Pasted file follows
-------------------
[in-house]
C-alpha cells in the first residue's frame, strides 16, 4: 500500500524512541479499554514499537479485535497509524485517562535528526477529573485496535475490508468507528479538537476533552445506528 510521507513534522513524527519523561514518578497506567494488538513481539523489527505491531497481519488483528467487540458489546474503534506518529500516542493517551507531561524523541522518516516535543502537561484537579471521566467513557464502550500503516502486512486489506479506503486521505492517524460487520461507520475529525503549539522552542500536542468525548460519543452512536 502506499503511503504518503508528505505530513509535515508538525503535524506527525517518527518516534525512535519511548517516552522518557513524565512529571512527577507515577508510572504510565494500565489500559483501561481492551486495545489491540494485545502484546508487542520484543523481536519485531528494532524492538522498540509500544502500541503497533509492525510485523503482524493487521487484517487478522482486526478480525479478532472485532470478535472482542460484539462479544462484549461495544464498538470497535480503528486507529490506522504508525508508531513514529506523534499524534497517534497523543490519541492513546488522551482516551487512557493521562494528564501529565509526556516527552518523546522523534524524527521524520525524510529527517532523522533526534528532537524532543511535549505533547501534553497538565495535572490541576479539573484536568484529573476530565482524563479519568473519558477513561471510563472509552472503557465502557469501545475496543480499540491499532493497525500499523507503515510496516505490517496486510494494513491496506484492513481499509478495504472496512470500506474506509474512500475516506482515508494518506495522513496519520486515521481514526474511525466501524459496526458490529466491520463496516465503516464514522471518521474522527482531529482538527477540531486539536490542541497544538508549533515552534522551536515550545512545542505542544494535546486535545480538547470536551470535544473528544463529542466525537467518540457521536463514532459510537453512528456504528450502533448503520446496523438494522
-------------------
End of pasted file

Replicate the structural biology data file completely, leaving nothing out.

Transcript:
[in-house]
C-alpha cells in the first residue's frame, strides 16, 4: 500500500524512541479499554514499537479485535497509524485517562535528526477529573485496535475490508468507528479538537476533552445506528 510521507513534522513524527519523561514518578497506567494488538513481539523489527505491531497481519488483528467487540458489546474503534506518529500516542493517551507531561524523541522518516516535543502537561484537579471521566467513557464502550500503516502486512486489506479506503486521505492517524460487520461507520475529525503549539522552542500536542468525548460519543452512536 502506499503511503504518503508528505505530513509535515508538525503535524506527525517518527518516534525512535519511548517516552522518557513524565512529571512527577507515577508510572504510565494500565489500559483501561481492551486495545489491540494485545502484546508487542520484543523481536519485531528494532524492538522498540509500544502500541503497533509492525510485523503482524493487521487484517487478522482486526478480525479478532472485532470478535472482542460484539462479544462484549461495544464498538470497535480503528486507529490506522504508525508508531513514529506523534499524534497517534497523543490519541492513546488522551482516551487512557493521562494528564501529565509526556516527552518523546522523534524524527521524520525524510529527517532523522533526534528532537524532543511535549505533547501534553497538565495535572490541576479539573484536568484529573476530565482524563479519568473519558477513561471510563472509552472503557465502557469501545475496543480499540491499532493497525500499523507503515510496516505490517496486510494494513491496506484492513481499509478495504472496512470500506474506509474512500475516506482515508494518506495522513496519520486515521481514526474511525466501524459496526458490529466491520463496516465503516464514522471518521474522527482531529482538527477540531486539536490542541497544538508549533515552534522551536515550545512545542505542544494535546486535545480538547470536551470535544473528544463529542466525537467518540457521536463514532459510537453512528456504528450502533448503520446496523438494522